They’re called ghost nets, and they’re a problem in Lake Superior, where commercial and tribal fisheries depend on gill nets for their livelihood. In the Apostle Islands area alone, there are hundreds of commercial and tribal fish nets, spanning ten of miles. Sometimes, these nets come unmoored, creating hazards for wildlife and for recreational boaters and anglers.
To tackle the problem, Wisconsin Sea Grant has partnered with the Apostle Islands Sport Fishermen’s Association (AISA) and the Great Lakes Indian Fish and Wildlife Commission (GLIFWC) Law Enforcement Team. Using a two-year, $25,000 investment from the National Oceanic and Atmospheric Administration’s (NOAA) Marine Debris Program, the three groups will spend the next year organizing and holding a series of public workshops aimed at educating new commercial and tribal anglers on best net-management practices, as well as creating an educational video to detail the appropriate actions recreational boaters should take when they become entangled in either a ghost net, or even a properly moored net.
“Lake Superior is a very inhospitable environment,” said Al House, a board member of AISA and member of Sea Grant’s advisory board. While House estimates that one percent or less of commercial or tribal nets break free and become ghost nets, it still creates an impact that needs to be addressed.
“These nets are depleting a resource that’s finite,” House of the Lake Superior fish population, rich in valuable species like trout, cisco and whitefish. “The idea is to move quickly to protect it.”
Currently, tribal fisheries have no requirement to report that their gill and trap nets have become unmoored. In some cases, several days may pass before a fisherman even notices that a net has broken free. Depending on what the ghost net encounters, it might float on the water’s surface, or sink to the bottom, trapping debris and fish life.
“The challenge is definitely finding them,” said House. “They’re worse than the proverbial needle in the haystack. The idea is also to find an accurate assessment of the scope of the ghost net problem–nobody knows how many or how few there are.”
Eventually, the partners would like to develop and implement a GPS-based system for identifying, tracking and reporting ghost nets, as well as creating a second video on best-management practices fisheries can use to reduce gill net loss.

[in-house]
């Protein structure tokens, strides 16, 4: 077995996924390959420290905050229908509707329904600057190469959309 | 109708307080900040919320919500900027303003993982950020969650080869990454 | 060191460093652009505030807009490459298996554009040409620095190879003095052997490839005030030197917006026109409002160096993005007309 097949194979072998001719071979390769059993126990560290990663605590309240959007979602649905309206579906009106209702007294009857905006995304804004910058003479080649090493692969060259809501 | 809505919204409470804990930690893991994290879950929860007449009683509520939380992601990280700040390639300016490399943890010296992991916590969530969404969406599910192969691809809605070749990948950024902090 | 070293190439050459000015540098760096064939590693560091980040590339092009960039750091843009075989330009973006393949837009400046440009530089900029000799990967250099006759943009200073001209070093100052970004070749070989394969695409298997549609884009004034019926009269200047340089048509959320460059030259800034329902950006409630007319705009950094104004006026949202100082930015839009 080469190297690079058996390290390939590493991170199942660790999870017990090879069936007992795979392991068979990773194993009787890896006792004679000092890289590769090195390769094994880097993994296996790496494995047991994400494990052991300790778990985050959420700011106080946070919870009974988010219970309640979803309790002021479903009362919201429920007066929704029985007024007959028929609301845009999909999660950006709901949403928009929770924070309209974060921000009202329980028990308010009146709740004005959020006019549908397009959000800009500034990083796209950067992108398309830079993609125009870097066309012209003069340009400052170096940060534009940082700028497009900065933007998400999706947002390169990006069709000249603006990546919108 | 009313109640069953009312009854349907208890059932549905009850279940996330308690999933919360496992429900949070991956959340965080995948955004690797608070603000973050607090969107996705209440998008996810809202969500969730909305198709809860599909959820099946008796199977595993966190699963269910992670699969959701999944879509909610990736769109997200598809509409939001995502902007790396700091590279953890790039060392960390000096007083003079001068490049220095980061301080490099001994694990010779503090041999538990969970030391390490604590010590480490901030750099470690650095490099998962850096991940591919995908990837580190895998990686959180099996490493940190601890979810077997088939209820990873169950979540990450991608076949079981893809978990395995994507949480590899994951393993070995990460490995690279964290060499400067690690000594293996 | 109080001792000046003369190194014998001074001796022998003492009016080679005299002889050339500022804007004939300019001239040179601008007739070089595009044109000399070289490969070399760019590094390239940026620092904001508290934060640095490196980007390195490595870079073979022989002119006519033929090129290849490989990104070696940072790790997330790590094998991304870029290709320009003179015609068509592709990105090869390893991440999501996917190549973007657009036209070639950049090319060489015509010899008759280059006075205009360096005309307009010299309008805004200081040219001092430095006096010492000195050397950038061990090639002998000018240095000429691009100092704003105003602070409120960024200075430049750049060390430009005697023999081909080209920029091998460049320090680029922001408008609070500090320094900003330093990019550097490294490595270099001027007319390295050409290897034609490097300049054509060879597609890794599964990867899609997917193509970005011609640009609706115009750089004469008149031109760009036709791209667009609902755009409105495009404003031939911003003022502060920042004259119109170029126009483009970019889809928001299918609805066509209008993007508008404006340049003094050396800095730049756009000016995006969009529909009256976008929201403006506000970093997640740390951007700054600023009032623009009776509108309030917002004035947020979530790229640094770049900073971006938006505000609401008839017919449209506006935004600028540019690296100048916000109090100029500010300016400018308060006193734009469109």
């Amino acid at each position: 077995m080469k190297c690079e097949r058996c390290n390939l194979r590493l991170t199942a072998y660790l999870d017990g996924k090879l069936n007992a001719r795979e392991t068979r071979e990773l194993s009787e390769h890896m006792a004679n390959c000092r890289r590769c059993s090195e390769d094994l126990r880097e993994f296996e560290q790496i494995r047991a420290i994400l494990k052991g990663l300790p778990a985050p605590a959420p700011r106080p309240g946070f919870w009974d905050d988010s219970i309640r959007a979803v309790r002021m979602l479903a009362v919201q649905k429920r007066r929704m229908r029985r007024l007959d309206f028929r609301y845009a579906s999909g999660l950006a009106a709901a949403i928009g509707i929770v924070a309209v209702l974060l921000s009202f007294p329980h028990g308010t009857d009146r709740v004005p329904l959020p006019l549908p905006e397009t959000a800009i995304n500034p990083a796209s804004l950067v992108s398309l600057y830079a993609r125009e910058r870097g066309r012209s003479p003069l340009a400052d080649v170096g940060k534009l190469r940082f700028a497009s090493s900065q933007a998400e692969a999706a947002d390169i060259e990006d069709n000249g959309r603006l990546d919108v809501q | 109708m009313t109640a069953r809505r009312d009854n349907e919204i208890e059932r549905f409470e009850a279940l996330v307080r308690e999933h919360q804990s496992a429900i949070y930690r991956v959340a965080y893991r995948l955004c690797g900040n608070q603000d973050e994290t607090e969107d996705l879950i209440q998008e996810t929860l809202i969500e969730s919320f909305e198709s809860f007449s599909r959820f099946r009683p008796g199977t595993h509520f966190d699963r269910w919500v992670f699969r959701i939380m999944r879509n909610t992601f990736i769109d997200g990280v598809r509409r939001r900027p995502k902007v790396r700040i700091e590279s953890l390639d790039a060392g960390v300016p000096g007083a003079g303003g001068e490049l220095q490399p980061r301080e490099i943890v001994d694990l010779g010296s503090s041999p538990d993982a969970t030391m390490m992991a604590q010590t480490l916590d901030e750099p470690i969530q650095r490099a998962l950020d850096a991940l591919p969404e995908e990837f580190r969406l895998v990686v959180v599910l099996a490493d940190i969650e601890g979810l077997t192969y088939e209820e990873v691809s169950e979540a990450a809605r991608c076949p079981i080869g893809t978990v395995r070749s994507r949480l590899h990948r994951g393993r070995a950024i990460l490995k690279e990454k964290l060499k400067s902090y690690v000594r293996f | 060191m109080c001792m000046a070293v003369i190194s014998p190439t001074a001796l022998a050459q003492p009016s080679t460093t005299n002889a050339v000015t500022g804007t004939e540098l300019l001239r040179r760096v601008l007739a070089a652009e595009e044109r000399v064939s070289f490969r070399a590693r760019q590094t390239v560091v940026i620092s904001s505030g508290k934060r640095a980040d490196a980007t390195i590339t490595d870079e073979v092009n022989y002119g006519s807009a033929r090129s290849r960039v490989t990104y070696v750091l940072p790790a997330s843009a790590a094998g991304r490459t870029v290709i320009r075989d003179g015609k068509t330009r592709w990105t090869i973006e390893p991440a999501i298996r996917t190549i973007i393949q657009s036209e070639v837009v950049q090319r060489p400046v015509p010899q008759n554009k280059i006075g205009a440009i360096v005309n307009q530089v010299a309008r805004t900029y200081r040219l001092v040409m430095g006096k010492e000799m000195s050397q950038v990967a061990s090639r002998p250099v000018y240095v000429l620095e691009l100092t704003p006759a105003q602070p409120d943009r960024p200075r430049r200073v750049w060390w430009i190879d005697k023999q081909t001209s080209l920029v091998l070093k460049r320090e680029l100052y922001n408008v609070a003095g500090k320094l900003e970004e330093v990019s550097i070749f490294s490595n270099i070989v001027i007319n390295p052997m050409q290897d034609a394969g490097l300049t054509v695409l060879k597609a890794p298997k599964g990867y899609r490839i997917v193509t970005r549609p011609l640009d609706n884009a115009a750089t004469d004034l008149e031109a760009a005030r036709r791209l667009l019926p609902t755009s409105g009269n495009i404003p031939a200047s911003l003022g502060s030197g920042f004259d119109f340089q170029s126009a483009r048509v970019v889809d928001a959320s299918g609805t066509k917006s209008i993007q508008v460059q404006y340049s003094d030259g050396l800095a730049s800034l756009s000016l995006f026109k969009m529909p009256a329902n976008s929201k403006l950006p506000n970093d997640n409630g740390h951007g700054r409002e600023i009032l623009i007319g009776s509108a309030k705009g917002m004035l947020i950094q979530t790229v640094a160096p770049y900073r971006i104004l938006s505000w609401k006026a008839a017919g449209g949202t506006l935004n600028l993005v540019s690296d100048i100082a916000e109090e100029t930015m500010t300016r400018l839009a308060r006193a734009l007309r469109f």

But the first step is education.
“This is really about raising awareness of how to be safe when you’re fishing,” said Titus Seilheimer, Sea Grant’s fisheries outreach specialist and the project’s principal investigator. “There’s lots of sources of entanglement risk out there, and you may not know what you’ve become entangled in.”
The recreational boater net safety video will include information for boaters on how to free themselves from any net, whether it is a ghost net or a properly moored one that the boater has blundered into.
The key is not to panic, and to understand that the sooner you can extricate yourself, using the proper tools, the safer you will be and the less damage will be done.
House said the key to the project’s eventual success is that it’s designed as a partnership that involves the groups who most stand to benefit from raised awareness. That’s why GLFWIC’s support and involvement is so key.
“We’re not pointing fingers here,” House said. “We’re supportive of tribal and commercial fisheries, and their importance to the economy, and it’s certainly not their fault that nets break free. We can cooperate and make the whole situation better.”
Seilheimer agreed. “It’s a win-win for both sides,” he said. “Recreational anglers don’t want to get entangled. For the commercial side, not losing your gear is a good thing.”
Production on the first educational video is expected to start within the next few weeks. Workshops are scheduled to begin early next year.